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But wilt thou cure thine heart
Than on a rose bank to lie dreaming
With folded eye;
A spirited version of a dramatic scene in the second book of the Annals of Tacitus, by Winthrop Mackworth Praed.
Back, back;—he fears not foaming flood
Who fears not steel-clad line:—
No brother thou of mine.
Her gems to deck thy hilt;
With all the gauds of guilt.
But wouldst thou have me share the prey;
By all that I have done,
Lie whitening in the sun;
The eagle's shatter'd wing,
So scorn'd and mean a thing.
Ho, call me here the wizard, boy,
Of dark and subtle skill,
To torture, not to kill.
Leave little room for prayer,
Hangs half so heavy there.
I curse him by the gifts the land
Hath won from him and Rome,
Rent forest, blazing home.
The terrible, the dark,
The smiters of the bark.
Oh, misery that such a ban
On such a brow should be!
His country's chief to be?
The sharer of my fame,
And of a brother's name?
But it is past!—where heroes press
And cowards bend the knee, Arminius is not brotherless,
His brethren are the free. They come around :—one hour, and light
Will fade from turf and tide, Then onward, onward to the fight,
With darkness for our guide.
To-night, to night, when we shall meet
In combat face to face,
The renegade's embrace.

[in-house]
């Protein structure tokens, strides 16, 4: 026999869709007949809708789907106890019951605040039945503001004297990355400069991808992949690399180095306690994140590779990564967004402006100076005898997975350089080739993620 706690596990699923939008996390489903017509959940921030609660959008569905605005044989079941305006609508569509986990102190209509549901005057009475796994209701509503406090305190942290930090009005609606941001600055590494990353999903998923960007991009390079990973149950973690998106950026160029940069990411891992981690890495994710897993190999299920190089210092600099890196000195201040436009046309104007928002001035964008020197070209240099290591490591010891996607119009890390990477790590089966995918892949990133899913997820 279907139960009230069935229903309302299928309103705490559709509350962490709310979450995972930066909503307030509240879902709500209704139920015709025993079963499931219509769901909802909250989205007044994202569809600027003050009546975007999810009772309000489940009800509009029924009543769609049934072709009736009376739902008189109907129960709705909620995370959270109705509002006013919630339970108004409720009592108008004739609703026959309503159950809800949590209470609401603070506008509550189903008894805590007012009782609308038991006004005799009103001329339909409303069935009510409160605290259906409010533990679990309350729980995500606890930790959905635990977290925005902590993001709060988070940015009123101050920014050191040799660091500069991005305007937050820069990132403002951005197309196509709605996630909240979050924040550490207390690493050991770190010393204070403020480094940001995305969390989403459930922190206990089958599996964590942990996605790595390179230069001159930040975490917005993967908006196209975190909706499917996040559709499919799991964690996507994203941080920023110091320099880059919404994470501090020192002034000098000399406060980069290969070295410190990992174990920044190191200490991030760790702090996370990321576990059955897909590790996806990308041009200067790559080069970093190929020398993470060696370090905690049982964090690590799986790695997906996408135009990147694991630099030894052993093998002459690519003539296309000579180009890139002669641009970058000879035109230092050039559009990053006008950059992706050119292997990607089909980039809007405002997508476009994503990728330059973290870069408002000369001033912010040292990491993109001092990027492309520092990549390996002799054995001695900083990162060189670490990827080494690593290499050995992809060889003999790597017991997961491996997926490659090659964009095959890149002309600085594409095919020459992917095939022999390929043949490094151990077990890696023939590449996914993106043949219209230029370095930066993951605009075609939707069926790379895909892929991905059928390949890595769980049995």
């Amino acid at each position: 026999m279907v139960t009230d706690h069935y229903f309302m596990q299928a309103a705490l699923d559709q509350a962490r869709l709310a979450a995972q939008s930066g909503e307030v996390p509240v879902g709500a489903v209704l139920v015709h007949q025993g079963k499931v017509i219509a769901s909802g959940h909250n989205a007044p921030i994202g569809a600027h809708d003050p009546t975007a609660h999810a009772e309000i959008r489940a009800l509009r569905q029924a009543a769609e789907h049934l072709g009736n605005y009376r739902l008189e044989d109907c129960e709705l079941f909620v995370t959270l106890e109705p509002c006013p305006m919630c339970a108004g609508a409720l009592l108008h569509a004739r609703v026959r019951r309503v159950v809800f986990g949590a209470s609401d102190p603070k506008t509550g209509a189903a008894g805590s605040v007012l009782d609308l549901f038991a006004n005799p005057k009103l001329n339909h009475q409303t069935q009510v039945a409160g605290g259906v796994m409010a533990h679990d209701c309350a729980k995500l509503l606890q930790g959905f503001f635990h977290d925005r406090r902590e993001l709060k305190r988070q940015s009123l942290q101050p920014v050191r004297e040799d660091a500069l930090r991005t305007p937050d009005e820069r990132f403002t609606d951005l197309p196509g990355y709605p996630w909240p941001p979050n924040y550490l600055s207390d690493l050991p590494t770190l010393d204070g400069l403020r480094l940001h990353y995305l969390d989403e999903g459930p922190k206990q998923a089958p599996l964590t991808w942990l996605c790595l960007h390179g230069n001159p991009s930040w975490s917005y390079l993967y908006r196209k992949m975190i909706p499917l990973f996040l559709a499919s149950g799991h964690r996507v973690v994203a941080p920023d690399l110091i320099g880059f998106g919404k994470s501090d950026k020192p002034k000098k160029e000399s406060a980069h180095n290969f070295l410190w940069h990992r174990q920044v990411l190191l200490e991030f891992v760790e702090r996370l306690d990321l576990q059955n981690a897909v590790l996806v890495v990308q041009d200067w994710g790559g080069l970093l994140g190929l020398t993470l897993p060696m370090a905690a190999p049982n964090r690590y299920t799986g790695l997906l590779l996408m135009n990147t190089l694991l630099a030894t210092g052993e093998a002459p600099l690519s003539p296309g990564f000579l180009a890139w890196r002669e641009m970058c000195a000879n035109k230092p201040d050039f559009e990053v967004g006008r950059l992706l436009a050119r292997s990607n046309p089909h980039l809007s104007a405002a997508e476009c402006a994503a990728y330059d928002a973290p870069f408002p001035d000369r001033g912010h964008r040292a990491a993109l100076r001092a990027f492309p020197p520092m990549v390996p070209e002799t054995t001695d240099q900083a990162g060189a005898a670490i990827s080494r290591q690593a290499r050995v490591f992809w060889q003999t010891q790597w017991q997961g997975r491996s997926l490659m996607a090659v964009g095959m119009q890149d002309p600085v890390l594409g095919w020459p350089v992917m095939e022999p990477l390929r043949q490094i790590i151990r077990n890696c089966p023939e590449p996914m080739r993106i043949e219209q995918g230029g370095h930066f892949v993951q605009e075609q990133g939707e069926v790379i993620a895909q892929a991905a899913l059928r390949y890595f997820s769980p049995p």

Upon his dying name;
So shall be fall in shame.
THE POWER OF SONG. Translated from the German of Schiller, by Merivale.
A Cataract from the clefts descending,
It comes with thunder's mighty force,
And oaks uprooted track its course.
Entranced in soft voluptuous dread,
He hears the roaring flood o'er-head,
Leagued with those awful powers that wind
The thread of life—a silent band—
His strains melodious who withstand?
How, with the rod's hermetic spell,
Now plunges in the abyss of hell,
—As if into the round of pleasure,
All suddenly with giant stride,
Some dark prodigious fate should glide!
The stranger from the world unknown;
Is mute and every mask falls down;
Thus to the voice of Song awakening,
And, every hindrance vain forsaken,
One with the immortals hovering o'er him,
He seems to spurn this earthly ball;
And no dark destinies befall.
And—after hours of hopeless yearning,
And long exclusion's bitter smart,
The child springs to its mother's heart
The pure delights of childhood's train,
Song brings the wanderer home again,
THE FISHERMANiS SONG.
This spirited Lyric appeared anonymously in an old Irish Magazine.
Away—away o'er the feathery crest
Of the beautiful blue are we:
And our wealth's in the glorious sea:
To the god of the sons of toil,
Then oh for the long and the strong oar-sweep
We have given, and will again;
And we'll think, as the blast grows loud and long,
That we hear our offsprings' cries—
Of the tears in their mothers' eyes:
And we'll reel through the clutch of the shiv'ring green,
For the warm, warm clasp at home—
Then oh for the long and strong oar-sweep
Do we yearn for the land, when toss'd on this?
Let it ring to the proud one's tread:
Where the poor man gleans his bread.
Can bleed what, it may not bend, 'Twere better to battle the wildest wave, That the spirit of storms could send,
Than be singing farewell to the bold oar-sweep
We have given, and will again;
And if death, at times, through a foamy cloud,
On the brown-brow'd boatman glares,
As the form of a mortal bears:
In our toils for some on shore,
Then oh for a long, strong, steady sweep;
Hold to it—hurrah—dash on:
HYMN FOR MY BROTHER'S ORDINATION.
Christ to the young man said: "Yet one thing more
If thou wouldst perfect be,
And come and follow me."